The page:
We walk through the beautiful old town of Lucca and come to a large square enclosed by chains. In Piazza San Michele, popularly known as Piazza della catene (Square of Chains), stands the imposing church of San Michele in Foro.
In 795 the church is mentioned for the first time under the name ad foro. In the immediate vicinity there is said to have been a monastery with a hospital. A canal ran across the entire square and the church could initially only be reached via a wooden bridge (Ponte al Foro).
Pope Alexander II commissioned the present church building around 1070. The construction period extended over a longer time. This also explains the fact that several architecturally different stylistic elements can be found.
Visit of the San Michele in Foro
Standing in front of the white church building of San Michele in Foro, the first thing that catches the eye is the facade. This is much larger and higher than the church building behind it. Originally, a higher nave was planned, but it was not built.
Numerous small columns, cornices, spandrels and rosettes decorate the facade. I find it particularly beautiful that no column seems to be the same as another. There are the most diverse motifs and so it looks wonderfully playful and very varied.
On the main facade there is a 3.75-meter marble statue accompanied by two angels. It represents the archangel Michael. With his metal wings and sword he defeats a dragon lying below him. A legend says that the archangel is supposed to wear a ring with a precious stone. The shimmer of this gemstone is said to be visible from a certain point on the square. Unfortunately, since we did not have sunshine during our visit to Lucca, we did not see any glimmer.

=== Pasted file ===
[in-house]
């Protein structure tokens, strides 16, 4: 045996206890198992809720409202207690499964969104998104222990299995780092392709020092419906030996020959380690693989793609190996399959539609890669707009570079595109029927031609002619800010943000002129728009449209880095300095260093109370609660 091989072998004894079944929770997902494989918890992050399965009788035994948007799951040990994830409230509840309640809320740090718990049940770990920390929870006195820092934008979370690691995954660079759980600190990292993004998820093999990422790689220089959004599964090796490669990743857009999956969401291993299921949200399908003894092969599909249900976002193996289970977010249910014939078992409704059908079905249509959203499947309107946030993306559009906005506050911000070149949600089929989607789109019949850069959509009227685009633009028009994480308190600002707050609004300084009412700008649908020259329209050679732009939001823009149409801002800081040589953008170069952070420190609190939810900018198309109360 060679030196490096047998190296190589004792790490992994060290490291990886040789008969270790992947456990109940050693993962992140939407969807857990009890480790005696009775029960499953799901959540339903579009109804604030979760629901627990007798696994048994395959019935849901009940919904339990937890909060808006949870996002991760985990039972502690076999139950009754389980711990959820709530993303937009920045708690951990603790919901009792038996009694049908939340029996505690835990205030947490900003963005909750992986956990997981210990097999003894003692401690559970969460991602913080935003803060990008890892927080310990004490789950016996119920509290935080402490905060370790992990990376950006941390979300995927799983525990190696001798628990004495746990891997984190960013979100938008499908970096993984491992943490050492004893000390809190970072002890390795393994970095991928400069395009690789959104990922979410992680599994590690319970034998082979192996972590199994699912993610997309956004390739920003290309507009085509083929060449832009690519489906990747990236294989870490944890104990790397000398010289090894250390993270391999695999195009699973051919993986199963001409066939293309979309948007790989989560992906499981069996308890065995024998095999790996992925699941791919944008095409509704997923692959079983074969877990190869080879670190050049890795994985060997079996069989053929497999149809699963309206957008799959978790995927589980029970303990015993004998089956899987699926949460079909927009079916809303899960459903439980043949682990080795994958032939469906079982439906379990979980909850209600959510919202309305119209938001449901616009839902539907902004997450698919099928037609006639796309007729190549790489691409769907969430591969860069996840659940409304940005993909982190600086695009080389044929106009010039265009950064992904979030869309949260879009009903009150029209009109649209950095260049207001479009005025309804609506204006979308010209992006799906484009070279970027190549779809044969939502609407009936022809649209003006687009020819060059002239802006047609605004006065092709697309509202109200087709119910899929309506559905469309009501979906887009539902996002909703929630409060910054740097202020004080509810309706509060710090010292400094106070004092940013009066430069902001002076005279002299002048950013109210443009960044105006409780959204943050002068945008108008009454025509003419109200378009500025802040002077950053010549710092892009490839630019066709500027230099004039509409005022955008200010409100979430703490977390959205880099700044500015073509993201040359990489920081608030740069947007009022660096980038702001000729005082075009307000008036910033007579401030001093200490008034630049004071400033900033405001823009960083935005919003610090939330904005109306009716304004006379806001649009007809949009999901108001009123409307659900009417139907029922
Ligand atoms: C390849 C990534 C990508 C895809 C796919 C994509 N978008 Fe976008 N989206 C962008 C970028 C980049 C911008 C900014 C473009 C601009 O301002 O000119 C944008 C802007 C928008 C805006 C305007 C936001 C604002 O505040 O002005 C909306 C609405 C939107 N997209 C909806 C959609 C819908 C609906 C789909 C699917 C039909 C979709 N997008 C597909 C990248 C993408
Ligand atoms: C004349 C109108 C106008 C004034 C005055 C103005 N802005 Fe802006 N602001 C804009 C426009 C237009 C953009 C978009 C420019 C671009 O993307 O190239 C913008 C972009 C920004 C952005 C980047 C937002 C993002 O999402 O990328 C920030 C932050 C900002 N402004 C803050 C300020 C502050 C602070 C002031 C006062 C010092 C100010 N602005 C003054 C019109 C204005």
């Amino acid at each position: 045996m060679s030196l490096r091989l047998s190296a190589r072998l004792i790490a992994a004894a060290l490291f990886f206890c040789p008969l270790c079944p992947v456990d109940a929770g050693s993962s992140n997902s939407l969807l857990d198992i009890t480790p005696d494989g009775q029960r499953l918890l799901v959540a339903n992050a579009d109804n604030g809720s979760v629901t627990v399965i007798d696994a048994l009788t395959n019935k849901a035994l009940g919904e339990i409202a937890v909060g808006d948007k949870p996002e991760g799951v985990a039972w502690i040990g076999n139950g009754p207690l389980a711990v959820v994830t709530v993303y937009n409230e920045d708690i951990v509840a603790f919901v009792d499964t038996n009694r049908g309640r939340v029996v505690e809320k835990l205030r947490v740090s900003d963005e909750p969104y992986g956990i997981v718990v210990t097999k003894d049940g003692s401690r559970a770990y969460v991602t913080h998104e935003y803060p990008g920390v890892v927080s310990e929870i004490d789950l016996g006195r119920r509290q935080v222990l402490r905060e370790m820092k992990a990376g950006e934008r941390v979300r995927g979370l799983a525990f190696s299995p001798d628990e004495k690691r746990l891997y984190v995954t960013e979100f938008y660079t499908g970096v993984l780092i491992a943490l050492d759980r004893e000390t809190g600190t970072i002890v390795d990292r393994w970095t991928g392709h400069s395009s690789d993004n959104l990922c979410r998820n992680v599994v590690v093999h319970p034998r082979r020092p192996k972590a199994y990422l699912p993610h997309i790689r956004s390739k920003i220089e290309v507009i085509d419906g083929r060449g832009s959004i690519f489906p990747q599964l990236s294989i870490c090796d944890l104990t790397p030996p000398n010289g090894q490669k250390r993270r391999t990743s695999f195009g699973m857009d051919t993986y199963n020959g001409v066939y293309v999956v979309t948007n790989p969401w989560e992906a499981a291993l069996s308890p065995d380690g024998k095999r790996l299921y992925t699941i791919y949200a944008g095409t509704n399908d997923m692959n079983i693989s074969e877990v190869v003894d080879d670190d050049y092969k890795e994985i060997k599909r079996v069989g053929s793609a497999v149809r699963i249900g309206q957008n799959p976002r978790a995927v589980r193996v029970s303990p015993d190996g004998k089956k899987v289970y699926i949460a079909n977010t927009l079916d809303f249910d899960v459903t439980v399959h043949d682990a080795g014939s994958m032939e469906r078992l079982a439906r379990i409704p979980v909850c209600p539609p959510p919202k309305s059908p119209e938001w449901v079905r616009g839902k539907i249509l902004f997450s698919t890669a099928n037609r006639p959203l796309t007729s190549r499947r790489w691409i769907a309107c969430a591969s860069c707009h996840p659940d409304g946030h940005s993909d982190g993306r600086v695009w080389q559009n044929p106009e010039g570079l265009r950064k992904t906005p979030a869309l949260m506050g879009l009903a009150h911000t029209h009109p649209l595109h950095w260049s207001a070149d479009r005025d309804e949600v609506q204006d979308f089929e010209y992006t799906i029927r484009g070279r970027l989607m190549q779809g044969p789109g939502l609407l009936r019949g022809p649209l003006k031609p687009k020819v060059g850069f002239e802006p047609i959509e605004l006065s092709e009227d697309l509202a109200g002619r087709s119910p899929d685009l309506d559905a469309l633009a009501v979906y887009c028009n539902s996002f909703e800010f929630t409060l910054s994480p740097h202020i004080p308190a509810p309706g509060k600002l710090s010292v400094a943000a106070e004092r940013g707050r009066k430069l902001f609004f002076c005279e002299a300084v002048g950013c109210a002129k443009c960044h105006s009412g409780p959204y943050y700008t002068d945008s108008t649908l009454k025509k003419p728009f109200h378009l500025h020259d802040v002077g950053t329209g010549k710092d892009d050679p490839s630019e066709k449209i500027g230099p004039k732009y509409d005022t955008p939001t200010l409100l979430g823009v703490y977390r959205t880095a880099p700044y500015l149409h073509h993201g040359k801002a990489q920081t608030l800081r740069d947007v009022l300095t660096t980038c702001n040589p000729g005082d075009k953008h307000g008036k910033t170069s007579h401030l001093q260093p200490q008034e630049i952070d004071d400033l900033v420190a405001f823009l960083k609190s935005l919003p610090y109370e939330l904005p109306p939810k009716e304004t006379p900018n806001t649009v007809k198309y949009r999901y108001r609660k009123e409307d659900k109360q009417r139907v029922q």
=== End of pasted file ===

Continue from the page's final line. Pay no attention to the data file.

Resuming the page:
The church tower stands on the southern transept and was built at the beginning of the 12th century. Here, too, a legend tells something about the construction of the tower. Thus, the then Doge of Pisa wanted to destroy the last floor of the church tower. Otherwise the tower would have become higher than the tower of the Augusta. From there, the exchange of signs with the Pisans was carried out and the Doge probably saw a problem in this. Whether this is the reason why the tower was built lower, cannot be said today.
When you enter the church, the first thing that catches your eye is the floor plan. It is reminiscent of the shape of a cross. Large Romanesque columns dominate the space.
One can discover numerous works of art. Particularly noteworthy is a Madonna and Child in terracotta and a panel with the image of the Four Saints.
In a flyer that we could buy in the church, we also discovered that there should be medieval drawings on the columns. We went looking for it, because I really wanted to see the “little elephant” on the fourth column on the left. Whether we just didn’t have enough imagination or couldn’t count properly, I don’t know. I honestly didn’t spot anything on any column that I would have considered a drawing. For me it was only “discolorations and single strokes”.
Daily from 8.30 a.m. -12 p.m. and from 3 p.m. – 6 p.m.
On Sundays and holidays only for worship visitors.
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